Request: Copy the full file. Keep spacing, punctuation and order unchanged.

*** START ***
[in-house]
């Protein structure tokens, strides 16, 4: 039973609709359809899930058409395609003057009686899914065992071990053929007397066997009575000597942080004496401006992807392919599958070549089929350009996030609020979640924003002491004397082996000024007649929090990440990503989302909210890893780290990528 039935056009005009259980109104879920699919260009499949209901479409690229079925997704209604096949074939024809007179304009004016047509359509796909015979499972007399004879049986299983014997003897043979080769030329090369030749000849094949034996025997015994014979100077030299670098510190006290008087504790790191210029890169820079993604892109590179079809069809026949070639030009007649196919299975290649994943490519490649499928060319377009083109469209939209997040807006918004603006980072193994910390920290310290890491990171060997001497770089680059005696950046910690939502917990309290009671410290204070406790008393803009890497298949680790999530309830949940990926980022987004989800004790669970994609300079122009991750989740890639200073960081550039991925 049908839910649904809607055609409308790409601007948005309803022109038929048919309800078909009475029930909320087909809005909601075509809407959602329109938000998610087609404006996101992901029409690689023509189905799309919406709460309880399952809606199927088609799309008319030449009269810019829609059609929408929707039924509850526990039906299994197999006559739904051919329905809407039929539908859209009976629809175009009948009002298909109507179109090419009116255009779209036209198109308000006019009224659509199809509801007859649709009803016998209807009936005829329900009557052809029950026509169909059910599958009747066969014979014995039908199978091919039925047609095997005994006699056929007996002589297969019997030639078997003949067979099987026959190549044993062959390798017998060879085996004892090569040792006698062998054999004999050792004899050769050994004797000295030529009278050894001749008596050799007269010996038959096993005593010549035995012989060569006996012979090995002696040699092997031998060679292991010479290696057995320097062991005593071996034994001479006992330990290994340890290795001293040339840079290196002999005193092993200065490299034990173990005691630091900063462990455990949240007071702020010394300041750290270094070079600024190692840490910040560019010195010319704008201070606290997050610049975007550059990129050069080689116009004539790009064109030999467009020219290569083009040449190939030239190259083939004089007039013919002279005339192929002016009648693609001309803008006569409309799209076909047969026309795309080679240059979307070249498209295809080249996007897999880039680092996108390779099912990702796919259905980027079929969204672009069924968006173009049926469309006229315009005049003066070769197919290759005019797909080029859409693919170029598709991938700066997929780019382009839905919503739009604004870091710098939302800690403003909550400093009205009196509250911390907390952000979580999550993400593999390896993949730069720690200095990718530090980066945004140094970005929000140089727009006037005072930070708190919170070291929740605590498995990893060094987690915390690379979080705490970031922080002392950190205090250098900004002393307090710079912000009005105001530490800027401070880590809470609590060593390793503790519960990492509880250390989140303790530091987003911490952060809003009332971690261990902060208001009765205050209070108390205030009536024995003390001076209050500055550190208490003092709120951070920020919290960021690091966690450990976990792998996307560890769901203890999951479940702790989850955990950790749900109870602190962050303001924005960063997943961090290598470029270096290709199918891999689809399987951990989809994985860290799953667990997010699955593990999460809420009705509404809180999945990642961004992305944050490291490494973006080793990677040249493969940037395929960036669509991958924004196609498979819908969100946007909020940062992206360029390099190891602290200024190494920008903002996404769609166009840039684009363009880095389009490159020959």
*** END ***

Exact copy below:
[in-house]
């Protein structure tokens, strides 16, 4: 039973609709359809899930058409395609003057009686899914065992071990053929007397066997009575000597942080004496401006992807392919599958070549089929350009996030609020979640924003002491004397082996000024007649929090990440990503989302909210890893780290990528 039935056009005009259980109104879920699919260009499949209901479409690229079925997704209604096949074939024809007179304009004016047509359509796909015979499972007399004879049986299983014997003897043979080769030329090369030749000849094949034996025997015994014979100077030299670098510190006290008087504790790191210029890169820079993604892109590179079809069809026949070639030009007649196919299975290649994943490519490649499928060319377009083109469209939209997040807006918004603006980072193994910390920290310290890491990171060997001497770089680059005696950046910690939502917990309290009671410290204070406790008393803009890497298949680790999530309830949940990926980022987004989800004790669970994609300079122009991750989740890639200073960081550039991925 049908839910649904809607055609409308790409601007948005309803022109038929048919309800078909009475029930909320087909809005909601075509809407959602329109938000998610087609404006996101992901029409690689023509189905799309919406709460309880399952809606199927088609799309008319030449009269810019829609059609929408929707039924509850526990039906299994197999006559739904051919329905809407039929539908859209009976629809175009009948009002298909109507179109090419009116255009779209036209198109308000006019009224659509199809509801007859649709009803016998209807009936005829329900009557052809029950026509169909059910599958009747066969014979014995039908199978091919039925047609095997005994006699056929007996002589297969019997030639078997003949067979099987026959190549044993062959390798017998060879085996004892090569040792006698062998054999004999050792004899050769050994004797000295030529009278050894001749008596050799007269010996038959096993005593010549035995012989060569006996012979090995002696040699092997031998060679292991010479290696057995320097062991005593071996034994001479006992330990290994340890290795001293040339840079290196002999005193092993200065490299034990173990005691630091900063462990455990949240007071702020010394300041750290270094070079600024190692840490910040560019010195010319704008201070606290997050610049975007550059990129050069080689116009004539790009064109030999467009020219290569083009040449190939030239190259083939004089007039013919002279005339192929002016009648693609001309803008006569409309799209076909047969026309795309080679240059979307070249498209295809080249996007897999880039680092996108390779099912990702796919259905980027079929969204672009069924968006173009049926469309006229315009005049003066070769197919290759005019797909080029859409693919170029598709991938700066997929780019382009839905919503739009604004870091710098939302800690403003909550400093009205009196509250911390907390952000979580999550993400593999390896993949730069720690200095990718530090980066945004140094970005929000140089727009006037005072930070708190919170070291929740605590498995990893060094987690915390690379979080705490970031922080002392950190205090250098900004002393307090710079912000009005105001530490800027401070880590809470609590060593390793503790519960990492509880250390989140303790530091987003911490952060809003009332971690261990902060208001009765205050209070108390205030009536024995003390001076209050500055550190208490003092709120951070920020919290960021690091966690450990976990792998996307560890769901203890999951479940702790989850955990950790749900109870602190962050303001924005960063997943961090290598470029270096290709199918891999689809399987951990989809994985860290799953667990997010699955593990999460809420009705509404809180999945990642961004992305944050490291490494973006080793990677040249493969940037395929960036669509991958924004196609498979819908969100946007909020940062992206360029390099190891602290200024190494920008903002996404769609166009840039684009363009880095389009490159020959």